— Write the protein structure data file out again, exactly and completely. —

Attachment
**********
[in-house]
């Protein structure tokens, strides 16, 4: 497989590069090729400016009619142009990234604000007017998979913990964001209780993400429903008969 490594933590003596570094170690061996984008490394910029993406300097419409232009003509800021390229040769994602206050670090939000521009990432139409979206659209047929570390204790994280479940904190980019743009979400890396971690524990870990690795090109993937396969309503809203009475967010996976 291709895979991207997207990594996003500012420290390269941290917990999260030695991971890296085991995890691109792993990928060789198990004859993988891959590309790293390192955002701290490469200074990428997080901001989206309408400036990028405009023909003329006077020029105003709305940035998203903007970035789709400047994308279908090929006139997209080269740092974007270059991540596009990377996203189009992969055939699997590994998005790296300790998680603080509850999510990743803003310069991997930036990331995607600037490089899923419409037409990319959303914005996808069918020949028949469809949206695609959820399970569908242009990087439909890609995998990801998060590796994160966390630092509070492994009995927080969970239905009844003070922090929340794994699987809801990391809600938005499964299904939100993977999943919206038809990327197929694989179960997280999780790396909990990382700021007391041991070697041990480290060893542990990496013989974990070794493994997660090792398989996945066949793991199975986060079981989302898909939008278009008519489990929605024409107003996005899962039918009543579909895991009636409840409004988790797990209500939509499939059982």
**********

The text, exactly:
[in-house]
């Protein structure tokens, strides 16, 4: 497989590069090729400016009619142009990234604000007017998979913990964001209780993400429903008969 490594933590003596570094170690061996984008490394910029993406300097419409232009003509800021390229040769994602206050670090939000521009990432139409979206659209047929570390204790994280479940904190980019743009979400890396971690524990870990690795090109993937396969309503809203009475967010996976 291709895979991207997207990594996003500012420290390269941290917990999260030695991971890296085991995890691109792993990928060789198990004859993988891959590309790293390192955002701290490469200074990428997080901001989206309408400036990028405009023909003329006077020029105003709305940035998203903007970035789709400047994308279908090929006139997209080269740092974007270059991540596009990377996203189009992969055939699997590994998005790296300790998680603080509850999510990743803003310069991997930036990331995607600037490089899923419409037409990319959303914005996808069918020949028949469809949206695609959820399970569908242009990087439909890609995998990801998060590796994160966390630092509070492994009995927080969970239905009844003070922090929340794994699987809801990391809600938005499964299904939100993977999943919206038809990327197929694989179960997280999780790396909990990382700021007391041991070697041990480290060893542990990496013989974990070794493994997660090792398989996945066949793991199975986060079981989302898909939008278009008519489990929605024409107003996005899962039918009543579909895991009636409840409004988790797990209500939509499939059982």